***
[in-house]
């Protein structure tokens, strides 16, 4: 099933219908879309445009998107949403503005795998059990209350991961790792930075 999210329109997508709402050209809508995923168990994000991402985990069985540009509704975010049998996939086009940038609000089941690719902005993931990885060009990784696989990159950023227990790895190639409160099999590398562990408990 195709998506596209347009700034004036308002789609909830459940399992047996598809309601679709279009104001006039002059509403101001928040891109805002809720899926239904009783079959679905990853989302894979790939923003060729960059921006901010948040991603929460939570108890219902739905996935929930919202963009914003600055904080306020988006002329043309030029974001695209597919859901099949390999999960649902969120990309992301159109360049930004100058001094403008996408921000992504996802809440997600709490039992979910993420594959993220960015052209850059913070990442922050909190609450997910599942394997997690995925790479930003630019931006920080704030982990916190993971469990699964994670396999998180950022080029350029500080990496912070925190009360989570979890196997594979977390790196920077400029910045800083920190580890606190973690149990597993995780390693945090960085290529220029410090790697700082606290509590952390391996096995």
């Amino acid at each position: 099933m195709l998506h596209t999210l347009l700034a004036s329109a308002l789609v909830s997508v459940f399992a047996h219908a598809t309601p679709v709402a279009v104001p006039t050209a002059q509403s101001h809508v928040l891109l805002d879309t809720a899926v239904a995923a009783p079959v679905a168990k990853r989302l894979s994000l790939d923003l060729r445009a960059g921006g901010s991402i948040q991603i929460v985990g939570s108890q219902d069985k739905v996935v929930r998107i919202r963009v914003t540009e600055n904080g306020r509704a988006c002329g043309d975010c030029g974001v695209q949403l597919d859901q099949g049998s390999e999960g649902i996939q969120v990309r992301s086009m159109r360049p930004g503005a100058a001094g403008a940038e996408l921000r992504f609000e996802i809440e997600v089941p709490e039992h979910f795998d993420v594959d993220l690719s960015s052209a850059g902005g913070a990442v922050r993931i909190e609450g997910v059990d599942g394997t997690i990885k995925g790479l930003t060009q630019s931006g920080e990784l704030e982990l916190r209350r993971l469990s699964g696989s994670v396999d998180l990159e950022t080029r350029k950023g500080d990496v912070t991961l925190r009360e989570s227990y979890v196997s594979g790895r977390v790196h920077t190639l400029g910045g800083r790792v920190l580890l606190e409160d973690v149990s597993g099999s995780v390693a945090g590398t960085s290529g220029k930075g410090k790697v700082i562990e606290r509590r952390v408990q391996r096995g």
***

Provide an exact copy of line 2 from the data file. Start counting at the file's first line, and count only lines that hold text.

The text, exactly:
């Protein structure tokens, strides 16, 4: 099933219908879309445009998107949403503005795998059990209350991961790792930075 999210329109997508709402050209809508995923168990994000991402985990069985540009509704975010049998996939086009940038609000089941690719902005993931990885060009990784696989990159950023227990790895190639409160099999590398562990408990 195709998506596209347009700034004036308002789609909830459940399992047996598809309601679709279009104001006039002059509403101001928040891109805002809720899926239904009783079959679905990853989302894979790939923003060729960059921006901010948040991603929460939570108890219902739905996935929930919202963009914003600055904080306020988006002329043309030029974001695209597919859901099949390999999960649902969120990309992301159109360049930004100058001094403008996408921000992504996802809440997600709490039992979910993420594959993220960015052209850059913070990442922050909190609450997910599942394997997690995925790479930003630019931006920080704030982990916190993971469990699964994670396999998180950022080029350029500080990496912070925190009360989570979890196997594979977390790196920077400029910045800083920190580890606190973690149990597993995780390693945090960085290529220029410090790697700082606290509590952390391996096995």